Introduction: The Lucid Dream Machine
First off, this is a Collaboration between me Guyfrom7up and Gmoon
Gmoon did all of the programming, debugging, etc.
Guyfrom7up did all of the hardware, PCB, etc.
What is Lucid Dreaming? Lucid Dreaming is when you are sleeping and dreaming and that you are aware that your are asleep and that you are dreaming, yet you don't wake up. This can be great, giving you full control of your dreams, jumping off of buildings, going into space, whatever your mind can create.
The Lucid Dream Machine is a pair of glasses that you wear while you are sleeping. About 4 hours into your sleep the AVR microcontroller pulse LEDs that shine through your eyelids. This half wakes you up. The flashing lights helps you become aware (in your sleep) that your are sleeping and dreaming, in doing so you become more likely to be able to control your dreams.
Our Collaboration give you the Lucid Dream Machine.
Sorry, but to watch a video you will have to download it, for some reason the video won't work on both youtube and metacafe.
(gmoon: I tweaked the video and uploaded to my account... I need to do this for all my videos, also.)
Step 1: Supplies
In order to build the device you need:
1x ATtiny13v AVR Microcontroller
2x LEDs (color of your choice, we used red because it works at low voltage, shines through eyelids well, and is cheap)
2x Resistors (value of your choice)
1x SPST or SPDT switch (it's only used as a power switch, so it doesn't matter)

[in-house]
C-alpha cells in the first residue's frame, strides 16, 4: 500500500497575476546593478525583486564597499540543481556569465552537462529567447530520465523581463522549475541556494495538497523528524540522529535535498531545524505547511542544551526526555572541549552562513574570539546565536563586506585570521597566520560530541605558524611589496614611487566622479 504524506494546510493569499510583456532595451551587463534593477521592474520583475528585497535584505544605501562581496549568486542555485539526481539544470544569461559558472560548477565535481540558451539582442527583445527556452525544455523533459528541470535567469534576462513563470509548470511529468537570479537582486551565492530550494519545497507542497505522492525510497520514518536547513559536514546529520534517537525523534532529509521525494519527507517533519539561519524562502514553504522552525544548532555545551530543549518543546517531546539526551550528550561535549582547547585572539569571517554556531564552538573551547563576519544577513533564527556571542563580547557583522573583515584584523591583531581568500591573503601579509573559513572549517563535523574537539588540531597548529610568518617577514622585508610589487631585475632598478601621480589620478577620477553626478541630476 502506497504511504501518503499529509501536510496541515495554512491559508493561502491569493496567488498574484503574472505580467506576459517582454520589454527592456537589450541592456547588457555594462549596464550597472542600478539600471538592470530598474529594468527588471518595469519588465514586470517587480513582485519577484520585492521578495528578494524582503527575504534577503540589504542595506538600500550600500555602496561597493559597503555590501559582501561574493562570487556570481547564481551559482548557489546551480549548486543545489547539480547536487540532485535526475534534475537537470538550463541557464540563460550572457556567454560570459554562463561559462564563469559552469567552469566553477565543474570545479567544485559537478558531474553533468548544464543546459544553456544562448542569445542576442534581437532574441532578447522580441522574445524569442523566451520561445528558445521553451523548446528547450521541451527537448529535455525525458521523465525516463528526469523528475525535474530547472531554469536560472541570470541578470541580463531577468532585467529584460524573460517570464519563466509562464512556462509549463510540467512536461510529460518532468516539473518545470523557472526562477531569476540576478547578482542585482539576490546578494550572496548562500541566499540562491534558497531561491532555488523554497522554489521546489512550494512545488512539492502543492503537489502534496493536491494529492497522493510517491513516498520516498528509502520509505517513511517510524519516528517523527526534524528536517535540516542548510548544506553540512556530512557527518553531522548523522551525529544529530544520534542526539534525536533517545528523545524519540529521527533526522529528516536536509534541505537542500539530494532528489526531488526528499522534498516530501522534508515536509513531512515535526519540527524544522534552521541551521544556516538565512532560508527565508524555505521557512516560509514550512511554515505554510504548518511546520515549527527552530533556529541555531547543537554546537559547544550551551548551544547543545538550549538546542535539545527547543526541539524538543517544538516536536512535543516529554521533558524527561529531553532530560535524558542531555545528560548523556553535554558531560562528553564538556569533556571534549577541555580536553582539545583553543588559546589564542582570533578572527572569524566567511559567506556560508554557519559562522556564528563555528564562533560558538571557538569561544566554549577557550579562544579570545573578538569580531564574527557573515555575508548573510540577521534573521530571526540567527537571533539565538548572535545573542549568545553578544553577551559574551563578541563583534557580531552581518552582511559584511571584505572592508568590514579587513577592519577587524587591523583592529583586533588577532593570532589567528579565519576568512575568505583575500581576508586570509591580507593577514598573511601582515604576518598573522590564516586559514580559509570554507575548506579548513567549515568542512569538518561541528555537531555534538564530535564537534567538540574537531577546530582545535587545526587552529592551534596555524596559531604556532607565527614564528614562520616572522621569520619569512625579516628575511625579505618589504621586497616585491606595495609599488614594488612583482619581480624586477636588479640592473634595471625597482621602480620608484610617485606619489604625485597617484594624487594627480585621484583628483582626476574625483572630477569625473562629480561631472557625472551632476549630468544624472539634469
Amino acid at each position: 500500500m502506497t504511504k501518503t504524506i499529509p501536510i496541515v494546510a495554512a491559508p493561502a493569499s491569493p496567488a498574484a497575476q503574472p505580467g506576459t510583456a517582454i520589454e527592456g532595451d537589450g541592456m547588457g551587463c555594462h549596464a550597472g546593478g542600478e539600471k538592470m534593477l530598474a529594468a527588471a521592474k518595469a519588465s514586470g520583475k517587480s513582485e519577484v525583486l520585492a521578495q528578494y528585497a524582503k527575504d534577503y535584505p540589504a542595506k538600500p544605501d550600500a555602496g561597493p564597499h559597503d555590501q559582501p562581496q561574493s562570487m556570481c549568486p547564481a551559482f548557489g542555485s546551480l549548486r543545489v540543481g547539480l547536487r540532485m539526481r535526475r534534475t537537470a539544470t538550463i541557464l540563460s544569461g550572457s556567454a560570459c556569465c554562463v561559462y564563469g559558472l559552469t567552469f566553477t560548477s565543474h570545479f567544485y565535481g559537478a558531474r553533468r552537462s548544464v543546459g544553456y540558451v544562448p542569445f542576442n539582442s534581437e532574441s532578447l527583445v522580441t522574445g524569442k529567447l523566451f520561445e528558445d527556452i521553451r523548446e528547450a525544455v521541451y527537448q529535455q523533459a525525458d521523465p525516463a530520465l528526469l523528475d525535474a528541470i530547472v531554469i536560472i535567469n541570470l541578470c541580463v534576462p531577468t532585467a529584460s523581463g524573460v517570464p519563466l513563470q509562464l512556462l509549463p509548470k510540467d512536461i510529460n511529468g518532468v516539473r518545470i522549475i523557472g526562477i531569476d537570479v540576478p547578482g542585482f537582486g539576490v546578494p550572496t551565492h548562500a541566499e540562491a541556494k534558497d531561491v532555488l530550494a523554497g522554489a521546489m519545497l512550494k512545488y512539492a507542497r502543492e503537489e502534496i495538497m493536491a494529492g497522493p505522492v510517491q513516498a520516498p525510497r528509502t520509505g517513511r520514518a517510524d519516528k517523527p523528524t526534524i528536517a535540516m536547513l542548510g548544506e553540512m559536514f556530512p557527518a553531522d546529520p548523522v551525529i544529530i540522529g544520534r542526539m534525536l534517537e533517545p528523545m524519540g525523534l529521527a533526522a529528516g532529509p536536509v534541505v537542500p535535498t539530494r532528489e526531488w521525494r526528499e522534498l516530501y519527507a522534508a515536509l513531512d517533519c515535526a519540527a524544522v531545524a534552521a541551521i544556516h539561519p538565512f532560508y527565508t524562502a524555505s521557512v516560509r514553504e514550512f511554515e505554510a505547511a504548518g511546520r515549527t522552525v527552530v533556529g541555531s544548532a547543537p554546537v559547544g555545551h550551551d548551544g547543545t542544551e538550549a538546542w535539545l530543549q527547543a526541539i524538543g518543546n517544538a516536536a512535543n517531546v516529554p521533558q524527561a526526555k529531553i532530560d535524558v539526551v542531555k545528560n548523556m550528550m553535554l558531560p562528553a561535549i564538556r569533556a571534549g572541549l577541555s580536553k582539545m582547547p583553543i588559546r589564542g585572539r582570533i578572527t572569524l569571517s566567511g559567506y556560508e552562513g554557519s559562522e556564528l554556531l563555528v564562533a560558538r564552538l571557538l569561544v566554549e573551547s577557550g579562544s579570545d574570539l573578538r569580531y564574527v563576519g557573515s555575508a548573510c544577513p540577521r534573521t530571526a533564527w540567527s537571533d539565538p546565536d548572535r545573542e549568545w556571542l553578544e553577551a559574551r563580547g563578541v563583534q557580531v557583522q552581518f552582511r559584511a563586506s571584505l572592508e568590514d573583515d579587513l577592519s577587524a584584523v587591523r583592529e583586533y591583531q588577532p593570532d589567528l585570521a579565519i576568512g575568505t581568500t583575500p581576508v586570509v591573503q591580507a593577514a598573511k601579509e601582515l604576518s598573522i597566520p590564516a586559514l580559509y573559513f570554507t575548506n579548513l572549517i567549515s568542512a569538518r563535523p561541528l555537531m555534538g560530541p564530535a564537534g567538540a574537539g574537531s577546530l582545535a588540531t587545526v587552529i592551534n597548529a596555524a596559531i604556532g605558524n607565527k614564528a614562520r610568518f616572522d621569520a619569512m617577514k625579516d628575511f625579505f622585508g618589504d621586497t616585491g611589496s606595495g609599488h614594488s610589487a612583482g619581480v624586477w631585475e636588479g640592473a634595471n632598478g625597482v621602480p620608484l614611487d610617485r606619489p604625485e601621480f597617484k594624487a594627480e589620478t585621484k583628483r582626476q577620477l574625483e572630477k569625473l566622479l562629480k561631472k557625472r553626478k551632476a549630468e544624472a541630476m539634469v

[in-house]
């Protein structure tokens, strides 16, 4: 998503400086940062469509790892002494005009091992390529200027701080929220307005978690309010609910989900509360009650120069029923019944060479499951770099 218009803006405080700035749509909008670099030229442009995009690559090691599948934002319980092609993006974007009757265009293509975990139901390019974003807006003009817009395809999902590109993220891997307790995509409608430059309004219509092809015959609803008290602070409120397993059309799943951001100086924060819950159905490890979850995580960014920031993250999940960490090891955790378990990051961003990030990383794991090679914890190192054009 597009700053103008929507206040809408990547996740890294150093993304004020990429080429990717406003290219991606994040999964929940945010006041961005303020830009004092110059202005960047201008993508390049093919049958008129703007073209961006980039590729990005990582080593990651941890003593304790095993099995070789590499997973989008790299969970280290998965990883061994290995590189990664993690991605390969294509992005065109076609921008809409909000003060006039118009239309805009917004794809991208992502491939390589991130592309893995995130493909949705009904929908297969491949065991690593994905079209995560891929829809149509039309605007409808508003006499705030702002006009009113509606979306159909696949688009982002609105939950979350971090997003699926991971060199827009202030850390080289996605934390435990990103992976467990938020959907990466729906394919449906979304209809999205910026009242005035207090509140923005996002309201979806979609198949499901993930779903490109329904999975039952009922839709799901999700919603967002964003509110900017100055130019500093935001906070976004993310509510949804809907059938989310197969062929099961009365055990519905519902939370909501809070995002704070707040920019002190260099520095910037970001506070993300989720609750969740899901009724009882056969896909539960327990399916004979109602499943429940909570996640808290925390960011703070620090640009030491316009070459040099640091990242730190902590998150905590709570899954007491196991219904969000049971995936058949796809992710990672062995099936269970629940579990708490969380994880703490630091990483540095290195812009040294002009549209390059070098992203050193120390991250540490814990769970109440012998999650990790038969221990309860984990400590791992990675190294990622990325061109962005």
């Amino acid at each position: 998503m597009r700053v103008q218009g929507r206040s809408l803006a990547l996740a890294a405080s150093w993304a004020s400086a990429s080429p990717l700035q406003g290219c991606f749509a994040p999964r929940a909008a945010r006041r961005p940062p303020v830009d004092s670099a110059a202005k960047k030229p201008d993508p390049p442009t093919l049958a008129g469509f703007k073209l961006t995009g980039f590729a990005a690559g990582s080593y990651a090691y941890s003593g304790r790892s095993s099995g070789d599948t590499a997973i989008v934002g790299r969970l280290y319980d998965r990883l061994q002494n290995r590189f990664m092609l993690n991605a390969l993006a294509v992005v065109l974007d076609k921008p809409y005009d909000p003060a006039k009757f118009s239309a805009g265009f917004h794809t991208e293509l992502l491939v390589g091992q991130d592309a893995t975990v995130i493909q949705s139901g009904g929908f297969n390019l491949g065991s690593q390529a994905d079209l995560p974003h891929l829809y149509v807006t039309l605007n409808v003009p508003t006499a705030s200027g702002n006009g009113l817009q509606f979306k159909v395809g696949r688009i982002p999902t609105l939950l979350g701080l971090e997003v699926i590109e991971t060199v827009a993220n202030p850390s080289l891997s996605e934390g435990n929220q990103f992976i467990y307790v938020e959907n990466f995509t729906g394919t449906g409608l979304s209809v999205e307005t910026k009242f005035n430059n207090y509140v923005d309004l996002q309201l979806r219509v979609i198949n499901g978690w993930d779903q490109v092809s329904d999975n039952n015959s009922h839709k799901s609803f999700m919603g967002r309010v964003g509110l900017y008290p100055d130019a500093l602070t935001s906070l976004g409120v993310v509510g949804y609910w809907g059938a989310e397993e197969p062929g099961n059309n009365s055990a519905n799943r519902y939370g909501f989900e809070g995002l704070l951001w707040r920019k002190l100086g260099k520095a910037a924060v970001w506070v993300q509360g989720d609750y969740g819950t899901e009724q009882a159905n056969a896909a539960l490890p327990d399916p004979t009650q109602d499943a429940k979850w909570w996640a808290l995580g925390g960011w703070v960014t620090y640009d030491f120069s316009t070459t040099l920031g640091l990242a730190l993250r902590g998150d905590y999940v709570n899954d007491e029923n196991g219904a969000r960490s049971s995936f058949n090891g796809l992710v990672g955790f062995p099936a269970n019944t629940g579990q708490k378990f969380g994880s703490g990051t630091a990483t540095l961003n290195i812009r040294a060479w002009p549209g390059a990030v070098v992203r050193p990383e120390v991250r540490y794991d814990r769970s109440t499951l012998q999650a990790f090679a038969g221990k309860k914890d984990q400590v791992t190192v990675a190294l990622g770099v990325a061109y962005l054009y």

1x Normally off momentary switch
1x Lithium 3volt Watch Battery (we used a CR2032)
1x Lithium Watch Battery Holder (we used a CR2032 holder)
Some way of mounting the device to your face, such as glasses).
Ways of making a PCB or just Prefboard (up to you, we used a custom PCB using toner transfer and Eagle)
An AVR programmer
Step 2: About the Program
--PWM dreaming mode
During startup the LED lights up for approx. 2 seconds to indicate operation.
The device also checks if the input button was pressed and held during power up for those initial 2 seconds. If it was, "immediate mode" is entered: the LEDs begin blinking. This is mostly so guyfrom7up could easily test the hardware without waiting for four hours ;-).
It could also be used for "catnap" type sleep states.
However, we could also add a bit of code to vary the pulse width...whattay think?
The Timer and IRQ setup for the initial wait state
After checking for user input, etc., and setting up the IRQ, the ATtiny13 is immediate placed in sleep mode. In this mode only the timers, clocks and IRQs are functional. Of course, this is a power-saving measure.
Rollover time for a 16-bit counter, per timer scaler value (times approx)--
-----------------------CS00: 13.75sCS01: 110s (1m, 50s)CS02: 3520s (58m, 40s)CS00 + CS02: 14080s (3.91h)
A ~4 hour wait is possible with the CS02 and CS00 flag combination, a clock scaler of 1024. In this state, the IRQ is triggered 4.6 times per second. The WAITING state could easily be fine tuned, by using the 16-bit counter (for durations < 4 hrs) together with the waitstate counter (for longer delays.)
Since four hours is as good a delay as any, a longer-duration waitstate isn't used. A longer delay would be a trivial matter to implement.
NOTE: guyfrom7up has found the waitstate for his AVRs is somewhat greater than 4 hours, while mine is somewhat less. The internal oscillator of the AVR isn't highly accurate, but it's good enough for our needs....
At 4.6 IRQs per second, CPU power consumption should be very low. Of course the AVR cannot be in power-down mode, as that requires an external wake up signal. Ours must be timed internally, so SLEEP_MODE_IDLE is our best choice.
IRQs per second, for each scaler (approx)--